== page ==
GOLDEN HORN: BALAT – FENER
Balat and Fener region was home to the old Greek Orthodox and Jewish neighbourhoods of Istanbul. Wandering around Balat-Fener region will give you a chance to witness Istanbul as a melting pot of cultures. Mihrimah Sultan Mosque and Phanar Greek Orthodox College are the prime highlights of the region.
DAY EXCURSIONS FROM ISTANBUL
The Prince Islands, an archipelago of nine islands in the Sea of Marmara, were places of exile for Byzantine princes. Büyükada is the largest of the islands where you can enjoy a bike ride or a stroll among the pine trees or simply relax by the beach in one of the numerous coves that ring the island. The other popular islands are Kinali, Sedef, Burgaz and Heybeliada.
Regular ferryboats connect the islands with both the European and Asian shores and a faster sea bus service operates from Kabatas port in the summer.
Due to its proximity to Istanbul, Agva is a place of unique beauty that is frequently visited by Istanbul residents. This corner from heaven, with its green forests, blue rivers and the shores to the Black Sea, offers plenty to its visitors: village breakfast, historical excursions, boat trip on the river, a lovely fish meal and more.
It is a historical fishing village at the northern end of the Bosphorus. Located on the Asian side this village offers an amazing view to its visitors. There are a number of seafood restaurants where you can enjoy local food culture with fresh fish, seafood and mezze.
On the European side of the Black Sea coast, 25 kilometers from the outskirts of Istanbul, the long, broad sandy beaches of Kilyos offers a nice getaway with local hotels and restaurants.
A long day trip including a one-hour ferry crossing of the Marmara sea followed by a two-hour drive will take you to the city of Bursa, situated south of Istanbul. Bursa was one of the former capitals of the Ottoman Empire.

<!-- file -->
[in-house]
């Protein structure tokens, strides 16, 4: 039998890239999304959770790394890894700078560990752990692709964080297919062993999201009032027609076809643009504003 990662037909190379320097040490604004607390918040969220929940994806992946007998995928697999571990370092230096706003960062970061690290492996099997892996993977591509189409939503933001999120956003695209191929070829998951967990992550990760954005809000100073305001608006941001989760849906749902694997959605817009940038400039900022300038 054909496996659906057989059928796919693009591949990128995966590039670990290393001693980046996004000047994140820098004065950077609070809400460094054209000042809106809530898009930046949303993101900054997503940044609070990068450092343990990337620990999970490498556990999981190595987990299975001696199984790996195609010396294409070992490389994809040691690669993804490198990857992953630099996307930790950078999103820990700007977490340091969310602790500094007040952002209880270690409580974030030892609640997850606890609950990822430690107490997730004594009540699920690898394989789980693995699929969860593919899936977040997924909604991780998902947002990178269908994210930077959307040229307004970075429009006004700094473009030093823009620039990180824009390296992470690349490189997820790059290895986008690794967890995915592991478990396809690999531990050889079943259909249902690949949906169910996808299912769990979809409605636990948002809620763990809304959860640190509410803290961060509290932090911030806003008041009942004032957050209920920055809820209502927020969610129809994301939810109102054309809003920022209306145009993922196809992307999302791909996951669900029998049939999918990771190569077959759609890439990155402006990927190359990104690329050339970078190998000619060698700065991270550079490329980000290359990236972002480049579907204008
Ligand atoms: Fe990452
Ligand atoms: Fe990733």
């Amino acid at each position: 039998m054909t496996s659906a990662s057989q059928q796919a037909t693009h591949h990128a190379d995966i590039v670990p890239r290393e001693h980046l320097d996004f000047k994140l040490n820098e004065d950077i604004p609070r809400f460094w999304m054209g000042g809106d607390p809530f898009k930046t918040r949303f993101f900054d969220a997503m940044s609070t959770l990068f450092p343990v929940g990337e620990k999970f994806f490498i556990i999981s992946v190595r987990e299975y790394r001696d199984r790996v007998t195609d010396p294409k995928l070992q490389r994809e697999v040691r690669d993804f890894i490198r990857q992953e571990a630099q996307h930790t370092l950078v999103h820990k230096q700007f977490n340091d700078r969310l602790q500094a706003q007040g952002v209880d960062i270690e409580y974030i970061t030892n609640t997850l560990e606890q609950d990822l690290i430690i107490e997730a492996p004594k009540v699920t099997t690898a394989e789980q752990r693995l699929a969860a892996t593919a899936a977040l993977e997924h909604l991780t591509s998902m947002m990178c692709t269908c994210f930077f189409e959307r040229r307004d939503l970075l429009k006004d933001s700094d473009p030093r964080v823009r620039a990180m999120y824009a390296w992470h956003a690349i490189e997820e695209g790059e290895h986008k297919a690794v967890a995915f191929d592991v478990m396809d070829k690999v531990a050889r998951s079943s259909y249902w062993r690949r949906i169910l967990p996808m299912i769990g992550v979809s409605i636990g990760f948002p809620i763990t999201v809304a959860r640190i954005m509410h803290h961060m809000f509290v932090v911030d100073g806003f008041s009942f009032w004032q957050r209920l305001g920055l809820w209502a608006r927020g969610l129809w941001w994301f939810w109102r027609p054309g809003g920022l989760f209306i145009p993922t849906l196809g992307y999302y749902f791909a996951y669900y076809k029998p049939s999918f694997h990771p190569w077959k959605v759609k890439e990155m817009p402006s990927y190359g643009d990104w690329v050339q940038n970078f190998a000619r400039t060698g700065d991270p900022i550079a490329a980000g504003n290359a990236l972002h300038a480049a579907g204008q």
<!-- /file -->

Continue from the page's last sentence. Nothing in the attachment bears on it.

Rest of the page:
Its Ottoman core with mosques, mausoleums, old as well as abundance of green parks, fresh air at the peaks of Mountain Uludag (Turkey’s premier ski resort) are the major highlights of the city. Bursa is also famous with its thermal springs.
You can visit the Grand Mosque (Ulu Camii) and Historic Bazaar and buy some amazing silk products. You can also ride the teleferic (cable car) up to Mountain Uludag or enjoy city’s thermal waters in one of the thermal city hotel spa or baths.
Two-hour drive on the highway will take you to Green Sapanca town where you can enjoy the cafes and restaurants along the Sapanca Lake, Masukiye Waterfall and a delicious organic lunch in Masukiye Village. On your way back, a short stop at the peaks of Kartepe Ski center will make your day filled with fresh air and lots of green scenery.
3.5hour drive to the east from Istanbul center will take you to a large and peaceful lake named as Abant. This beautiful lake is surrounded by dense forests which are home to numerous tree varieties. This trip can be extended with a visit to Seven Lakes nearby, a National Park with 7 naturally formed lakes. A walk along the lake and horseback riding are the popular activities in this pleasant countryside.
A 3.5-hour drive to southwest of the Marmara Sea will take you to the city of Canakkale, along the strait called Dardanelles, a body of water which connects the inner sea of Marmara to the Aegean.
North of the strait is the peninsula called Gelibolu (Gallipoli) where the historic battle of Gallipoli of WWI took place. You can visit the memorial sites and battlefields and listen to the heartbreaking stories of Turkish, Australian and New Zealand and Indian (ANZAC) soldiers. In 1915 some 16,000 troops of the Indian Army – including Gurkhas, Sikhs, Muslims and Hindus – served as part of the British force involved in the dramatic eight-month Gallipoli campaign in Turkey during World War I. Crossing the straight by ferry is where another historic battle took place, ancient battle of Troy as described in Illiad by Homer. Troy is a UNESCO-listed archaeological site and home to the recently opened museum where you can learn the legendry stories of the wooden Trojan Horse and see its replica as well.